I am so, so late to the Padella party, it was almost barely worth me turning up.
With plaudits from professional critics, local bloggers and the Tripadvisor crowd, if you set store by that sort of thing, Padella is inconveniently popular. I tried to go five times before I actually managed it, because I am ideologically opposed to waiting more than an hour for something as fundamental to survival as lunch. But the pasta is absolutely divine and worth wrapping up for.
After extensive research, i.e. I asked the waitress on the way out, I can tell you that the times to go if you don’t want to freeze your bollocks off are:
- 11:30am. You’ll have to wait half an hour until it opens but in my personal experience this is early enough to get yourself into the first sitting.
- 3pm. It closes at 3:45pm so you can usually catch the tail end of the lunch shift with fairly minimal queuing.
- 4:30pm. See above, it reopens at 5pm.
- 9pm. Dinner service finishes at at 10pm, except on Sundays when it ends at 9pm.
Padella is one of the few restaurants that fall within that hallowed nucleus between the eclipsing circles of good, fast and cheap. Except it isn’t too fast, like Bao, which doesn’t even serve whole bottles of wine in case it encourages unnecessary lingering. Even with what feels like half of London waiting outside, service is friendly and unhurried. Which obviously is maddening while you’re waiting, but very nice once you get inside.
(The best seats in the house are obviously the ones sat kitchen-side. The worst are the ones looking out the front window, where it’s nearly impossible to avoid the baleful stares of the waiting horde.)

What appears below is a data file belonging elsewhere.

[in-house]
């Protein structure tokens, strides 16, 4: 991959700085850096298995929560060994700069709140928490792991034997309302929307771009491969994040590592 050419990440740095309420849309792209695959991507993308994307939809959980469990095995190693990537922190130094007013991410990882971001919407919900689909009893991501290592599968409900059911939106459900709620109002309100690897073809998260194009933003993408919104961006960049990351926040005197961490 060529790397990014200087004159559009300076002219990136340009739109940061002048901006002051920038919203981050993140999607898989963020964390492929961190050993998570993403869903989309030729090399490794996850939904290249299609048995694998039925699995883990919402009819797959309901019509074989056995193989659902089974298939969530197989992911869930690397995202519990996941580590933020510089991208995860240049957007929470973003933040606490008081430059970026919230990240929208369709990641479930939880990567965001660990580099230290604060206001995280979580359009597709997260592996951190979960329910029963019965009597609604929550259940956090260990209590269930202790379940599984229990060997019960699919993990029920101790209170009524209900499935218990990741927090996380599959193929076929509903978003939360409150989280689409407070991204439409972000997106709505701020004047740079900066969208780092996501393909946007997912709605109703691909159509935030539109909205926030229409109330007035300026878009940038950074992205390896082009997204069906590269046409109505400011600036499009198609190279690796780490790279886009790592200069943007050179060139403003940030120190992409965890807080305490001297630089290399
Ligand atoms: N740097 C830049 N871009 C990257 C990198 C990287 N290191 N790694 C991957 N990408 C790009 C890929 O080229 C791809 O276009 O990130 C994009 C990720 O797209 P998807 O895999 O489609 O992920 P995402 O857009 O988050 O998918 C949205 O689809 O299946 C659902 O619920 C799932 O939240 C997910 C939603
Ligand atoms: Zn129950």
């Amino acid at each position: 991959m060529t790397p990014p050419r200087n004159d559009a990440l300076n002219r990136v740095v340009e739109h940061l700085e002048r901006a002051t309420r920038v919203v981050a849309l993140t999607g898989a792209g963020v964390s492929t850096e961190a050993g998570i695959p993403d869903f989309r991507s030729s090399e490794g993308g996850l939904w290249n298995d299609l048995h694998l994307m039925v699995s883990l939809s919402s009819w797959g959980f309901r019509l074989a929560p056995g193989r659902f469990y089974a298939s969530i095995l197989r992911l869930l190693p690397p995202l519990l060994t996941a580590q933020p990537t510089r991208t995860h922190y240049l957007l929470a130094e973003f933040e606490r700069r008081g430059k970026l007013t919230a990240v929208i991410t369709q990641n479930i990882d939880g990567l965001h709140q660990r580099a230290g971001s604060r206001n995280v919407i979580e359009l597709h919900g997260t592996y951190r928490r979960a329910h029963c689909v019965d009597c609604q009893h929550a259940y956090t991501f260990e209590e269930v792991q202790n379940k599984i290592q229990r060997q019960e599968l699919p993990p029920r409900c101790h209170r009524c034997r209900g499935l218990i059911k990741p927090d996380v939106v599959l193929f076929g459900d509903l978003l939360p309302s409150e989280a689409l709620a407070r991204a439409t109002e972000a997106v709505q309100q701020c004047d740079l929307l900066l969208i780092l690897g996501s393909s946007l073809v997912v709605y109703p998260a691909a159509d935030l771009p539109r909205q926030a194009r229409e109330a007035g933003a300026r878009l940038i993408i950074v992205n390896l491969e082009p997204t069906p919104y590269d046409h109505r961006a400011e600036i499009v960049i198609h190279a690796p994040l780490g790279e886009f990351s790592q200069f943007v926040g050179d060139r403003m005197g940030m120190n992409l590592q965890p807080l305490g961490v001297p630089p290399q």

The burrata (£5.50), a buxom ball of overstuffed, impossibly creamy loveliness, came speckled with fresh cracked black pepper and doused in Puglian olive oil. I attacked it like a woman possessed, the bouncy mozzarella crust offering my fork no resistance whatsoever as I tore into it with the frenzied gusto of a psychopath laying into a fresh kill. God bless the Italians for allowing cheese, cream and oil to sit on a plate together as a proper grown-up dish and not, as, for instance, the kind of thing a five year old might want for breakfast on its birthday. Which is what it actually is: dairy-based birthday cake.
The pasta is, predictably, amazing, with only the gnocchi (£4.00) not knocking my socks off, and that’s only because Flank’s version was still turning cartwheels in the (large) part of my brain given over to gluttony. Already drunk on high-fat dairy, I had the acid green spinach ravioli of ricotta and sage butter (£8.50), while Becky had the peppery pappardelle with generous gobs of 8-hour beef shin ragu (£9.00). The pappardelle was bloody good though not unique; Flour and Grape in nearby Bermondsey does a very similar, equally excellent dish. (And they take reservations. In fact, they’re my top alternative recommendation if you can’t be arsed to wait in the cold.) But the ravioli was something special.
We left pudding because we were a) stuffed and b) Konditor and Cook’s ‘Fudgepacker’ brownies are just around the corner. Also because we were going to learn how to do crochet and I didn’t want to fall asleep and accidentally impale myself on a crochet hook.
I am in London for Christmas this year for the first time ever, and I will be taking the opportunity to visit Padella when hopefully everyone else has buggered off elsewhere. You should too – we can be late to the Padella party together.
Author: Emily Gibson
Emily is an urban adventurer, blogger and
glutton foodie on an epic quest to uncover the best things to eat, drink and do in London. She lives in East London and loves ceviche, cycling and magic shows. Lifelong nemeses include beetroot, beards and wine served in tumblers.